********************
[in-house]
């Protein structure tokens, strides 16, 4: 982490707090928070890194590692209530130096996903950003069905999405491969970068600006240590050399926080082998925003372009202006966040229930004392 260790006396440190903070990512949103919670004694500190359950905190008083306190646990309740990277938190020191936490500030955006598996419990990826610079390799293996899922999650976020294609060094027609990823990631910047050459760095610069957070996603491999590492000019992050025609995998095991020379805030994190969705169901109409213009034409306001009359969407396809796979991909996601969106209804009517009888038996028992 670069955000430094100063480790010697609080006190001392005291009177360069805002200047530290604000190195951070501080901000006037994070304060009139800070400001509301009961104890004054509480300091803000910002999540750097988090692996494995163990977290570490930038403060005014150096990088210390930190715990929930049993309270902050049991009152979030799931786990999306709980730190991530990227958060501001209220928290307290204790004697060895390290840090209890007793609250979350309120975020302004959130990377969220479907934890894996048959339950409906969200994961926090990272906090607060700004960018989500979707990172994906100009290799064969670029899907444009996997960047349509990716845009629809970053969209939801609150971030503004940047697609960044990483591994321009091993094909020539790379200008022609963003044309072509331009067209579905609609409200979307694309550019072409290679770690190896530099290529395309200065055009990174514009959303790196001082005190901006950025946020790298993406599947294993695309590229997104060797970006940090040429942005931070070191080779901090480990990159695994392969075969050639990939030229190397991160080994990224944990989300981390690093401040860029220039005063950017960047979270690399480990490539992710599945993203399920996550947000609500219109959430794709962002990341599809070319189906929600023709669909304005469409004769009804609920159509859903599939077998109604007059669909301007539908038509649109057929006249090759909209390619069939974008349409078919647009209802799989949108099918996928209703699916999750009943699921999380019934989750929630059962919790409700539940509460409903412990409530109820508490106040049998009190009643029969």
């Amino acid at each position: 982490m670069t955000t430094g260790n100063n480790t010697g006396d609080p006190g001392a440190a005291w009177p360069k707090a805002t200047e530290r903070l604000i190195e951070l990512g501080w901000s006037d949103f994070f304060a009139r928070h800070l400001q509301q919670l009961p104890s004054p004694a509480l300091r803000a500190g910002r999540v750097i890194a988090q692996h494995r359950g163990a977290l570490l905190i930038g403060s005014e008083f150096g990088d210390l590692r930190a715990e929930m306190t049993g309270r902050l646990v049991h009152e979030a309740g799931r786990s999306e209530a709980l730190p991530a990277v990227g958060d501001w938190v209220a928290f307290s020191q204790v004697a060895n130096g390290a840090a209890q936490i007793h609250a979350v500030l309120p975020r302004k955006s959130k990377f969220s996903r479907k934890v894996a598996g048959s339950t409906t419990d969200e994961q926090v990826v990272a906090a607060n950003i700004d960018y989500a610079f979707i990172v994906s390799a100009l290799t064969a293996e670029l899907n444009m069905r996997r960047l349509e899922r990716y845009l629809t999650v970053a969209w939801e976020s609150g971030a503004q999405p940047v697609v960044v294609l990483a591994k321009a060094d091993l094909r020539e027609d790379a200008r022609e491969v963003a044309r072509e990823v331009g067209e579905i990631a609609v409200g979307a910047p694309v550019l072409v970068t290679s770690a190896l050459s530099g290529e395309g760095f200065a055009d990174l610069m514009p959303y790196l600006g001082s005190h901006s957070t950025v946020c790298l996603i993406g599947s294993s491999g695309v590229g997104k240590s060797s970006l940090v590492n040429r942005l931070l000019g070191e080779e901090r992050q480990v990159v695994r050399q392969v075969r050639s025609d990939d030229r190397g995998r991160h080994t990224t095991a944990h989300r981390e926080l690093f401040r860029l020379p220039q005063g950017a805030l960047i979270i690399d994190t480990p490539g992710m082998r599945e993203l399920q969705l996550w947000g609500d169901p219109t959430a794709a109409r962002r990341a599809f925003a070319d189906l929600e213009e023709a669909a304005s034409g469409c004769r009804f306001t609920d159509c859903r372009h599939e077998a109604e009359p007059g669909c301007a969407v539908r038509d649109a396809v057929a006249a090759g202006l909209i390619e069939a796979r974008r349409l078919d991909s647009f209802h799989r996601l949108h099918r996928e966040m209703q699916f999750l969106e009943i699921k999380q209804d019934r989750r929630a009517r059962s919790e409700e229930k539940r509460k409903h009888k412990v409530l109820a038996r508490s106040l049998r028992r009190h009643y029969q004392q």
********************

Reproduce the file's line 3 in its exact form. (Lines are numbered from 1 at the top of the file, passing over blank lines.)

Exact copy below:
């Amino acid at each position: 982490m670069t955000t430094g260790n100063n480790t010697g006396d609080p006190g001392a440190a005291w009177p360069k707090a805002t200047e530290r903070l604000i190195e951070l990512g501080w901000s006037d949103f994070f304060a009139r928070h800070l400001q509301q919670l009961p104890s004054p004694a509480l300091r803000a500190g910002r999540v750097i890194a988090q692996h494995r359950g163990a977290l570490l905190i930038g403060s005014e008083f150096g990088d210390l590692r930190a715990e929930m306190t049993g309270r902050l646990v049991h009152e979030a309740g799931r786990s999306e209530a709980l730190p991530a990277v990227g958060d501001w938190v209220a928290f307290s020191q204790v004697a060895n130096g390290a840090a209890q936490i007793h609250a979350v500030l309120p975020r302004k955006s959130k990377f969220s996903r479907k934890v894996a598996g048959s339950t409906t419990d969200e994961q926090v990826v990272a906090a607060n950003i700004d960018y989500a610079f979707i990172v994906s390799a100009l290799t064969a293996e670029l899907n444009m069905r996997r960047l349509e899922r990716y845009l629809t999650v970053a969209w939801e976020s609150g971030a503004q999405p940047v697609v960044v294609l990483a591994k321009a060094d091993l094909r020539e027609d790379a200008r022609e491969v963003a044309r072509e990823v331009g067209e579905i990631a609609v409200g979307a910047p694309v550019l072409v970068t290679s770690a190896l050459s530099g290529e395309g760095f200065a055009d990174l610069m514009p959303y790196l600006g001082s005190h901006s957070t950025v946020c790298l996603i993406g599947s294993s491999g695309v590229g997104k240590s060797s970006l940090v590492n040429r942005l931070l000019g070191e080779e901090r992050q480990v990159v695994r050399q392969v075969r050639s025609d990939d030229r190397g995998r991160h080994t990224t095991a944990h989300r981390e926080l690093f401040r860029l020379p220039q005063g950017a805030l960047i979270i690399d994190t480990p490539g992710m082998r599945e993203l399920q969705l996550w947000g609500d169901p219109t959430a794709a109409r962002r990341a599809f925003a070319d189906l929600e213009e023709a669909a304005s034409g469409c004769r009804f306001t609920d159509c859903r372009h599939e077998a109604e009359p007059g669909c301007a969407v539908r038509d649109a396809v057929a006249a090759g202006l909209i390619e069939a796979r974008r349409l078919d991909s647009f209802h799989r996601l949108h099918r996928e966040m209703q699916f999750l969106e009943i699921k999380q209804d019934r989750r929630a009517r059962s919790e409700e229930k539940r509460k409903h009888k412990v409530l109820a038996r508490s106040l049998r028992r009190h009643y029969q004392q």